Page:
During his young life, Utah center Nick Ford has dealt with profound loss.
The 6-foot-5, 317-pounder from San Pedro, California, has experienced the deaths of a number of people close to him, including his brother.
At Utah, two of his teammates, Ty Jordan and Aaron Lowe, died within a year of each other.
“I didn’t grow up with the easiest life. I lost a lot of people in my life, both friends and family. I kind of take it with a grain of salt,” Ford said. “One of the bad parts about growing up in L.A., it’s something you’re exposed to very early.
“With my brother passing away, it’s something I’m used to at 21, going on 22 when I should be 50, going on 51. It sucked the day of. It was kind of bad the next day. Then after that, I reset. You have to have your appropriate time to mourn and then you have to have your time to lock in as well.”
Now, Ford is looking forward to hearing his name called during the NFL draft and securing an opportunity to play at the next level.
“I’m happy. It’s been a long road for sure,” Ford said. “I made a promise to my brother way back when and everything’s coming to fruition. I’m blessed to be able to say that.”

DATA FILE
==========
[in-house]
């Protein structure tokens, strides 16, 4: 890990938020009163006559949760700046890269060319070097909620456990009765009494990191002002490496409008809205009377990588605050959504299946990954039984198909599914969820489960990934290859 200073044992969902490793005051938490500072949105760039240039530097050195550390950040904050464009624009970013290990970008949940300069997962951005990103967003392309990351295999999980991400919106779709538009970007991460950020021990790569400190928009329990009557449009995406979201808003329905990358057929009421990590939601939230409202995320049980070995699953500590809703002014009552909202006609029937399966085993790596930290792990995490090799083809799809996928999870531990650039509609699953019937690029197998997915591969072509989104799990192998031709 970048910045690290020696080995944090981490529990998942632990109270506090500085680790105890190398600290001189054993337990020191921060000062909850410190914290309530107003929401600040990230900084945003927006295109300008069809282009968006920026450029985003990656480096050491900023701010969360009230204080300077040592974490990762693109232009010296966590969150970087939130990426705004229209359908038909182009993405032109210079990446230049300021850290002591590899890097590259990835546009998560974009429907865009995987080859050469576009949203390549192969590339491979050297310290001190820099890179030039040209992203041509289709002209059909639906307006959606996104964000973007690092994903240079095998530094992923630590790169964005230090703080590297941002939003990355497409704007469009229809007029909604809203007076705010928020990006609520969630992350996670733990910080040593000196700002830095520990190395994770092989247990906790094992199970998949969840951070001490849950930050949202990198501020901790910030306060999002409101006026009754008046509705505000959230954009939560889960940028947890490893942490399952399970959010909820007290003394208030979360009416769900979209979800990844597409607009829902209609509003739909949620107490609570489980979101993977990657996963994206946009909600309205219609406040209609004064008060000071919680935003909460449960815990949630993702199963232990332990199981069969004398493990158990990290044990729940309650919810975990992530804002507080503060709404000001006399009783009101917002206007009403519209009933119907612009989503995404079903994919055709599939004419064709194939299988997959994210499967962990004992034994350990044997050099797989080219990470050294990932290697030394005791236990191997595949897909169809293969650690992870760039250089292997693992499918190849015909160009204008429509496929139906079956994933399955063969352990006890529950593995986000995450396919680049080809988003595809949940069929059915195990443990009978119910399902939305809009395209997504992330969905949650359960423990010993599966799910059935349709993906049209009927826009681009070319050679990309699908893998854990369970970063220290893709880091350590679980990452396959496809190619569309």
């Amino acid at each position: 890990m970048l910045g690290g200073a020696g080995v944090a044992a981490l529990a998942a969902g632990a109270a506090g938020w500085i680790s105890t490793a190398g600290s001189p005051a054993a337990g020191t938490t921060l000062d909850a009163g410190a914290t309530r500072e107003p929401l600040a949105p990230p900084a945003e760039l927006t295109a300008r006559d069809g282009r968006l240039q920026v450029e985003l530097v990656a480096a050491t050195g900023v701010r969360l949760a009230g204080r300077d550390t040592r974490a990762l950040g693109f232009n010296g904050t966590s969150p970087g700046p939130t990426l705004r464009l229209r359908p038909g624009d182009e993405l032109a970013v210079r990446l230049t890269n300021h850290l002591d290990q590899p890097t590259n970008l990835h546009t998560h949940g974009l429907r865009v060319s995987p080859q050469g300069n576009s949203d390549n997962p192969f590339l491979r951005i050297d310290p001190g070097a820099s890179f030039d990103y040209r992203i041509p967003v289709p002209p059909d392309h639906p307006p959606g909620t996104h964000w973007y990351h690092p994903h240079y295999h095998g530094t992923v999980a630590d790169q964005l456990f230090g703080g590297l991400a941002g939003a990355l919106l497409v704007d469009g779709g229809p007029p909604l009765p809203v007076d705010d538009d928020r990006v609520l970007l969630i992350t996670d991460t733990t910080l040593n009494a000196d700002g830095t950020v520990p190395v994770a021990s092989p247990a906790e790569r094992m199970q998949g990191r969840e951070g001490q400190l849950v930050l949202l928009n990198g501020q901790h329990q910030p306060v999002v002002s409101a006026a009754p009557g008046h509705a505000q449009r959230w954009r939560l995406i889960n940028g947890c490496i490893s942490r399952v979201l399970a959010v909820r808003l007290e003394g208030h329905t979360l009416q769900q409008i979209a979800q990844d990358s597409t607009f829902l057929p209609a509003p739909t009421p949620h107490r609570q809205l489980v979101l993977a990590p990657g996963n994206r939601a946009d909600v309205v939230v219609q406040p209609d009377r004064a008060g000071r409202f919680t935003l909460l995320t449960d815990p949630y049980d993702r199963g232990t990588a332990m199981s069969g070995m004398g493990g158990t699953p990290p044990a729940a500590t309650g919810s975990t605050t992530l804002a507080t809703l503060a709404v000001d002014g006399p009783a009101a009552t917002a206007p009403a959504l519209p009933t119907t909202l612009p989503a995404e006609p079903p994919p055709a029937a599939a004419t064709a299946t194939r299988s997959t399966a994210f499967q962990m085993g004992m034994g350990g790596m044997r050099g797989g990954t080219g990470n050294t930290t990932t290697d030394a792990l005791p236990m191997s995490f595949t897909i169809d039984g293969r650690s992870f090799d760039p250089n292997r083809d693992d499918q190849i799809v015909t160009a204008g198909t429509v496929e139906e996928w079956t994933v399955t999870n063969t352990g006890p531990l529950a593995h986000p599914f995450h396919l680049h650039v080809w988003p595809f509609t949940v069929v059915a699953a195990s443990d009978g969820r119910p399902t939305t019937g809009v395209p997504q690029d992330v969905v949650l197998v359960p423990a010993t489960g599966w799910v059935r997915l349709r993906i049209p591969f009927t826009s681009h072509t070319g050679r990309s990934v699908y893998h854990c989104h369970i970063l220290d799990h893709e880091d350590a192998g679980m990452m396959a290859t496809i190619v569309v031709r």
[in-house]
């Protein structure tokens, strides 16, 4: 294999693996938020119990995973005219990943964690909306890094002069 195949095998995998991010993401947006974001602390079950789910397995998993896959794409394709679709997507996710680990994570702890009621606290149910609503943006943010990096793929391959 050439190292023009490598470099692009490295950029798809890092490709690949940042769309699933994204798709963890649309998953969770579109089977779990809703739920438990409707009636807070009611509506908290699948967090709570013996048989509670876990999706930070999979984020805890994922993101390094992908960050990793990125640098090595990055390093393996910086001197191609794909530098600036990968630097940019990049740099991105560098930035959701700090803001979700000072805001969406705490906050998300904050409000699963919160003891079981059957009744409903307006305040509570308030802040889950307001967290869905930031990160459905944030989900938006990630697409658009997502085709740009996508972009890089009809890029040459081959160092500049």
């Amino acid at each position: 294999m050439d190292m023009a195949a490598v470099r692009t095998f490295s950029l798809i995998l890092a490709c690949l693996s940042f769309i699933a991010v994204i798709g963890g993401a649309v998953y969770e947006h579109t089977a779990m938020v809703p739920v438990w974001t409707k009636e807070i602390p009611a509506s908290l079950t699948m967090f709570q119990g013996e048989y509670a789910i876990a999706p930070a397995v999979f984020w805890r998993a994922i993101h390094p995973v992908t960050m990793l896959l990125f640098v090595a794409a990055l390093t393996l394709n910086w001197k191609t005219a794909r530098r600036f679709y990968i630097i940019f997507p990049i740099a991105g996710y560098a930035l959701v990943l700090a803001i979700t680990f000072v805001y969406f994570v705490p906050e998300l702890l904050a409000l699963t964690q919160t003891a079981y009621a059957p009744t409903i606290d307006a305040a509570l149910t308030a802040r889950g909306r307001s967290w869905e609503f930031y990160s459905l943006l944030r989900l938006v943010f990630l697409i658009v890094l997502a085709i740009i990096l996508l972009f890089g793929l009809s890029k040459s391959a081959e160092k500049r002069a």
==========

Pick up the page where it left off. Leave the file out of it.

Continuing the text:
His brother’s memory continues to motivate him.
“When times get tough, it’s a fire like no other. It’s something that I’ve been through and it hurt a lot. You can use that pain to either fuel you or it will kill you,” he said. “Same thing with Ty and ALowe. We use that to fuel us to a Pac-12 (championship). I’ve been using my brother to fuel me to be a better man, a better athlete, a better person.”
Ford helped lead the Utes to their first Pac-12 championship in 2021. During his career at Utah, the versatile Ford played all five positions on the offensive line.
Utah offensive line coach Jim Harding said Ford is one of the most talented linemen he’s ever coached.
“In terms of football IQ, I could probably think of one other guy that’s on par with him. I say this jokingly but it’s to the point of being annoying. He knows so much. If I misspeak, he has no problem correcting me,” Harding said of Ford. “He’s like another coach on the field. I do believe that he’s suited better for being an inside player but it’s nice to have the luxury of him bouncing outside if we run into injuries or performance issues. But he’s been a huge asset for us through the years.”
What does Ford bring to an NFL team?
“I’m just a good person. Whether I’m a starter or not, that’s my goal is to be the best I can be,” Ford said. “I give them the promise that if I’m not starting, whoever is in front of me is going to the Pro Bowl.”